Lecture3 communism to_postcommunism


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Lecture3 communism to_postcommunism

  1. 1. Cross-National Studies: Interdisciplinary Research and Training Program (CONSIRT) Lectures in Eastern Europe From Communism To Post-Communism
  2. 2. Major Mass Eastern European Bloc Uprisings 1945 - 1988 Where When What OutcomeHungary Autumn, 1956 Small revolution against Intervention by Soviet troops, roll- Stalinist-like authority back of reforms, repressionCzechoslovakia Spring-Summer Liberalization of society Intervention by Soviet troops, roll- 1968 and political system, non- back of reforms, repression violent public demonstrationsPoland December 1970 Strikes and demonstrations Polish authorities use violence to end (also 1976) against rise in food prices the uprisingRomania August 1977 Miners in Jiu Valley protest Romanian authorities use Securitate low (and non-existent) pay agents to identify and arrest the and poor working leaders of the opposition, many conditions workers were fired, and promised reforms renegedPoland August 1980 Strikes against proposed Polish authorities declare Martial Law raise in food prices and until 1983 poor work conditions start in Gdansk shipyards, spread throughout country, creation of Solidarinosc
  3. 3. Themes from Mass Uprisings Against the Communist System-- Working class protest and the desire of workers to form trade unions independent of the Communist Party,-- Liberalization and proposed political reforms met with harsh resistance by authorities within the country and by the Soviet Union,-- The constant threat of Soviet military intervention. “history of resistance”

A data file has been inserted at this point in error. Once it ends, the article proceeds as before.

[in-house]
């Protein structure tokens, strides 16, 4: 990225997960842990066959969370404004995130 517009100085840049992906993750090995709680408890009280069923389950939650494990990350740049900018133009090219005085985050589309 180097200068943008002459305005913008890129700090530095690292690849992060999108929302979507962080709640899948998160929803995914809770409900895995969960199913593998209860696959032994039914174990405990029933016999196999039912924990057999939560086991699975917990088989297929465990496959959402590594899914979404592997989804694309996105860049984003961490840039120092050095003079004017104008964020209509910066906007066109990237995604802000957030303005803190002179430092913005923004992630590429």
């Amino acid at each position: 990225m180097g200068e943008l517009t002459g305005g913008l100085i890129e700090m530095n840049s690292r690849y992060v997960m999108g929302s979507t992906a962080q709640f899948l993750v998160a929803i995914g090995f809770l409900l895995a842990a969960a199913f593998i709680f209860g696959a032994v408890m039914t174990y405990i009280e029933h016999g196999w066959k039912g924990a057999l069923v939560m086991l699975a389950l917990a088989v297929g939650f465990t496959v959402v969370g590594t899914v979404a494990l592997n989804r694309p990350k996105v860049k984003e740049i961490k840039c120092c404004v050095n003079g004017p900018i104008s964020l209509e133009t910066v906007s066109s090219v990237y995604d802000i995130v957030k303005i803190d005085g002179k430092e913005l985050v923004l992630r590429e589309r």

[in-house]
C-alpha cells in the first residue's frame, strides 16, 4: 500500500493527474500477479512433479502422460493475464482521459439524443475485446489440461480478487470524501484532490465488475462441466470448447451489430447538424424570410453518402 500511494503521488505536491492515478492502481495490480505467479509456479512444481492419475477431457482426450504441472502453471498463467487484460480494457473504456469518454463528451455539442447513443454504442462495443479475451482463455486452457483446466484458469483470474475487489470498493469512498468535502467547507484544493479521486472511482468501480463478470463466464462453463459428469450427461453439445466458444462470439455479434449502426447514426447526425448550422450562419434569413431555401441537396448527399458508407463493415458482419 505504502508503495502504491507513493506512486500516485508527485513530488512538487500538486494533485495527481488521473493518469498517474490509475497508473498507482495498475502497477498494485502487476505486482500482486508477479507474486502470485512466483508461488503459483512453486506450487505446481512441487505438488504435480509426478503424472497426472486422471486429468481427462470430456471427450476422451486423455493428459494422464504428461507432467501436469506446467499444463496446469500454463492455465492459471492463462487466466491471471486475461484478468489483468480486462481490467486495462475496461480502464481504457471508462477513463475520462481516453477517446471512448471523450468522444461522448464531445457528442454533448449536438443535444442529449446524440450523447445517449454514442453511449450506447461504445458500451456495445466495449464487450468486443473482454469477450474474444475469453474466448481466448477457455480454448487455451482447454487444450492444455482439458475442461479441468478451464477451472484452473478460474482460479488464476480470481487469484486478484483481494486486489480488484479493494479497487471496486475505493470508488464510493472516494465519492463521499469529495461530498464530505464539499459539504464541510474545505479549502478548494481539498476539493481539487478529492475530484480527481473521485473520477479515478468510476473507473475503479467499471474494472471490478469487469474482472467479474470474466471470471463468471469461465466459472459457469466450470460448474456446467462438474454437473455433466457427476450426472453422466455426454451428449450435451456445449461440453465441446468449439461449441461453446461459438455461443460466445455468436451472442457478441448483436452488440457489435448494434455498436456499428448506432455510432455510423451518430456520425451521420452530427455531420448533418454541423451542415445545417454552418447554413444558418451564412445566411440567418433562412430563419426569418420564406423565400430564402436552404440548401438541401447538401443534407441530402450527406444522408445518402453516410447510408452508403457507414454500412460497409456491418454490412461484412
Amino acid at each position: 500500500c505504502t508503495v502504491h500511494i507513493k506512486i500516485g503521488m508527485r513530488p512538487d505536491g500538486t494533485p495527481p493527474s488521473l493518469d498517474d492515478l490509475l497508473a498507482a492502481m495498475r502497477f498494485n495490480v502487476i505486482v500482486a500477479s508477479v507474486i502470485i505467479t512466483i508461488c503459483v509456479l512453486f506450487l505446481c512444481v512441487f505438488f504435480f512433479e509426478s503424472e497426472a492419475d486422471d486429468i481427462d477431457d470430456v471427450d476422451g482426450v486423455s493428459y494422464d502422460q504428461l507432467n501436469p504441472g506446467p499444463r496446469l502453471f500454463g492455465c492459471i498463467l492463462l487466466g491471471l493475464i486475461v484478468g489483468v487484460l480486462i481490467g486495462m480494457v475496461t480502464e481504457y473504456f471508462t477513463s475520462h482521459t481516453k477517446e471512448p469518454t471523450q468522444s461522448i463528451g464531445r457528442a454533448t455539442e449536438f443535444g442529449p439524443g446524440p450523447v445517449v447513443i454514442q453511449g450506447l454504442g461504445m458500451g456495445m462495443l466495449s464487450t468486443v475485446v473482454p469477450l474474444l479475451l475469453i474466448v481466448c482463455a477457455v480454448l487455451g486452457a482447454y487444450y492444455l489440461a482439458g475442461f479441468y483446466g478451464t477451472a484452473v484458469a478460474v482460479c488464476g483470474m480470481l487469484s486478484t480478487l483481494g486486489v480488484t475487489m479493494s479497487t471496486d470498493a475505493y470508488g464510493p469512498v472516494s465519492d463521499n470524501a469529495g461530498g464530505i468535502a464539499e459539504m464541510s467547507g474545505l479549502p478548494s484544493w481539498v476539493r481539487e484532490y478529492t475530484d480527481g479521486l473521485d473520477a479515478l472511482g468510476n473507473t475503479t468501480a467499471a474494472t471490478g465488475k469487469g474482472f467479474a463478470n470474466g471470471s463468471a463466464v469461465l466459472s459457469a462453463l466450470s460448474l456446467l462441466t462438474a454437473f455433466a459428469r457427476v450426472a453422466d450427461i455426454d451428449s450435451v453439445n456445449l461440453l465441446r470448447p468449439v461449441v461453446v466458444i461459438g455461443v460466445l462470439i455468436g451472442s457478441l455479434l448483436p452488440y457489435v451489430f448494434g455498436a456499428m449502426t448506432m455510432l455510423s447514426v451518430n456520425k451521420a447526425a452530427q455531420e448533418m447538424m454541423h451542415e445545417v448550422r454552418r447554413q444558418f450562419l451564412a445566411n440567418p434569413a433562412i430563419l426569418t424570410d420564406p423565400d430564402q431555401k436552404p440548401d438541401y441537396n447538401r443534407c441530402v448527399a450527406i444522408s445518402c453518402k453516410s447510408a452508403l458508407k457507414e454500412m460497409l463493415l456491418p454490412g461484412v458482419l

4. 4. The Fall of Communism in Eastern Europe 1989: A TimelineJanuary SeptemberFebruary Poland: non-Communist governmentPoland: roundtable talks OctoberMarch Hungary: Communist party re-names itself as Socialist Party, becomes non-April Communist Czechoslovakia: Velvet Revolution beginsMay NovemberJune East Germany: Fall of Berlin WallPoland: Elections Bulgaria: Protests (Communist government falls in January 1990)July DecemberAugust Romania: Violent revolution, Ceasescu „arrested” and executed on Christmas Day.
  5. 5. Theories of the Social Change of 1989 Reagan Won Cold WarGorbachev Effect/Liberalization Theory Failure of Socialist Economy
  6. 6. What does the fall of communism in 1989 mean geographically?Dissolution of states means that they disappear from current maps:-The Soviet Union does not exist anymore; Russia is the only formalsuccessor of the USSR.-Czechoslovakia no longer is a political entity; we have the CzechRepublic and Slovakia.-Yugoslavia divided into Serbia, Montenegro, Slovenia, Croatia,Bosnia-Herzegovina, Macedonia- The German Democratic Republic was incorporated into theFederal Republic of Germany, and on the map we have simplyGermany.
  7. 7. "People here feel a real schizophrenia... No one wants to go back to the daysof dictatorship, but at the same time were not really happy with the newsystem. Its full of challenges for which we were totally unprepared... From apurely economic standpoint things are definitely better than before, althoughfar too many of our people have lost their jobs. But even those who have jobsand have cars and take nice vacations are worried about what is happening toour society. Brutal competition and the lust for money are destroying oursense of community. Almost everyone feels a level of fear or depression orinsecurity.„ -- Rev. Christian Fuhrer of Germany, 1994"No one on either side of the wall had any idea how far apart we had grownin 40 years...Only now are we beginning to understand it. I can tell you thatif West Germany had absorbed Italy or France, the problems would havebeen far less than they are with the absorption of East Germany... Imagine ifthe United States, overnight, had to adopt the entire Chinese bureaucratic,legal, political and economic system... That gives you an idea of howtraumatic the change has been over here." -- Heinrich Lehmann-Grube,Mayor of Leipzig, Germany, 1994